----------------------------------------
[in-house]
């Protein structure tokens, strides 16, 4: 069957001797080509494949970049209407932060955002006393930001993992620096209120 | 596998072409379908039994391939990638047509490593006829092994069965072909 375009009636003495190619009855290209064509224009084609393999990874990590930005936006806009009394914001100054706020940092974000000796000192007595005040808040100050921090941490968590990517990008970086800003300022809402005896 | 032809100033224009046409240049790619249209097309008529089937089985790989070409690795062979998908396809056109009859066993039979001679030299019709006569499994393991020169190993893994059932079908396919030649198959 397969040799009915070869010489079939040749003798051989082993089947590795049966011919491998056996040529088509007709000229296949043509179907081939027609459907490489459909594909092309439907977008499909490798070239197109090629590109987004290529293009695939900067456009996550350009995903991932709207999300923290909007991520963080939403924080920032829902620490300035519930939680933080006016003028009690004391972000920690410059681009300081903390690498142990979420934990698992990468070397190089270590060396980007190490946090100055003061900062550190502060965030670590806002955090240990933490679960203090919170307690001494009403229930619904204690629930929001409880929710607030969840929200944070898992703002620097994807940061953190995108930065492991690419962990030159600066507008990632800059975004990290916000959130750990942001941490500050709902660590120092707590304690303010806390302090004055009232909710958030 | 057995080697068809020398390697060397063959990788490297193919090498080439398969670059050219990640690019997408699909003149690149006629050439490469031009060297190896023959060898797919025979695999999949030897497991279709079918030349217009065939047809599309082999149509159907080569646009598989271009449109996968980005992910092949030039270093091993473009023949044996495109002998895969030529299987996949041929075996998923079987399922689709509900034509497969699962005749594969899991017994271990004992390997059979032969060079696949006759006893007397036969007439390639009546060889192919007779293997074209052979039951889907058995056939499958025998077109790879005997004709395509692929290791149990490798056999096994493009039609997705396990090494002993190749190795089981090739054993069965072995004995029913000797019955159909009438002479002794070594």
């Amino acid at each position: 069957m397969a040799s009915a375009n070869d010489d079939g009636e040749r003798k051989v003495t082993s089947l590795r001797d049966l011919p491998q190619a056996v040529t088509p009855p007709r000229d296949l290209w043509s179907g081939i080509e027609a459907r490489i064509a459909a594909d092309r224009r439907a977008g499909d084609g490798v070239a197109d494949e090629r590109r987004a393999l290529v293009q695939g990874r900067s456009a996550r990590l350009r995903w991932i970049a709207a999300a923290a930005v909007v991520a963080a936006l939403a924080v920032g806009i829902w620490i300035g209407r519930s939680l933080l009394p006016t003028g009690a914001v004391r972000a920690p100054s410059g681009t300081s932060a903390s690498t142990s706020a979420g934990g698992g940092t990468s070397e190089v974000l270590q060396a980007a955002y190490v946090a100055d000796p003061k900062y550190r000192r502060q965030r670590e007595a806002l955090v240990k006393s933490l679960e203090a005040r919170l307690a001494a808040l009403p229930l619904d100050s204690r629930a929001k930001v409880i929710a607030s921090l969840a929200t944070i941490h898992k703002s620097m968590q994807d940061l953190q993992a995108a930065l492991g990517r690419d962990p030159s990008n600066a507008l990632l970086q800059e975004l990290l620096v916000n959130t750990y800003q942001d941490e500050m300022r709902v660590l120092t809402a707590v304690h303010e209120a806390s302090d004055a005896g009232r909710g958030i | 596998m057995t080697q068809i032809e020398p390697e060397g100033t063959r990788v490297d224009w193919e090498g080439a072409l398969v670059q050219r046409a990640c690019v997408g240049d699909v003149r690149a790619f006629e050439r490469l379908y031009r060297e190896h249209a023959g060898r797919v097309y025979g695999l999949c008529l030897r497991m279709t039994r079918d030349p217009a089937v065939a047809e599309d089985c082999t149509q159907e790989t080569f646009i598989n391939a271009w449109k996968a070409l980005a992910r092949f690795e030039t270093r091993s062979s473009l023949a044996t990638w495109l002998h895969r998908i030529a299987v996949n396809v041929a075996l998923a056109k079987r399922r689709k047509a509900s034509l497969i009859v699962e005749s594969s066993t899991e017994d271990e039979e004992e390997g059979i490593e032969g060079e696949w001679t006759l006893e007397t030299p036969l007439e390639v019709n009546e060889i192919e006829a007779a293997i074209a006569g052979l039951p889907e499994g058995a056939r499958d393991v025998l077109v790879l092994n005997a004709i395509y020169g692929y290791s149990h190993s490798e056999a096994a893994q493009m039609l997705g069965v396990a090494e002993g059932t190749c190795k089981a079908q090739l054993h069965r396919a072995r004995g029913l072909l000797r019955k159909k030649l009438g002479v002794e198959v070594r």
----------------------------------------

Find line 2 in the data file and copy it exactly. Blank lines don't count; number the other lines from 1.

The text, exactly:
């Protein structure tokens, strides 16, 4: 069957001797080509494949970049209407932060955002006393930001993992620096209120 | 596998072409379908039994391939990638047509490593006829092994069965072909 375009009636003495190619009855290209064509224009084609393999990874990590930005936006806009009394914001100054706020940092974000000796000192007595005040808040100050921090941490968590990517990008970086800003300022809402005896 | 032809100033224009046409240049790619249209097309008529089937089985790989070409690795062979998908396809056109009859066993039979001679030299019709006569499994393991020169190993893994059932079908396919030649198959 397969040799009915070869010489079939040749003798051989082993089947590795049966011919491998056996040529088509007709000229296949043509179907081939027609459907490489459909594909092309439907977008499909490798070239197109090629590109987004290529293009695939900067456009996550350009995903991932709207999300923290909007991520963080939403924080920032829902620490300035519930939680933080006016003028009690004391972000920690410059681009300081903390690498142990979420934990698992990468070397190089270590060396980007190490946090100055003061900062550190502060965030670590806002955090240990933490679960203090919170307690001494009403229930619904204690629930929001409880929710607030969840929200944070898992703002620097994807940061953190995108930065492991690419962990030159600066507008990632800059975004990290916000959130750990942001941490500050709902660590120092707590304690303010806390302090004055009232909710958030 | 057995080697068809020398390697060397063959990788490297193919090498080439398969670059050219990640690019997408699909003149690149006629050439490469031009060297190896023959060898797919025979695999999949030897497991279709079918030349217009065939047809599309082999149509159907080569646009598989271009449109996968980005992910092949030039270093091993473009023949044996495109002998895969030529299987996949041929075996998923079987399922689709509900034509497969699962005749594969899991017994271990004992390997059979032969060079696949006759006893007397036969007439390639009546060889192919007779293997074209052979039951889907058995056939499958025998077109790879005997004709395509692929290791149990490798056999096994493009039609997705396990090494002993190749190795089981090739054993069965072995004995029913000797019955159909009438002479002794070594």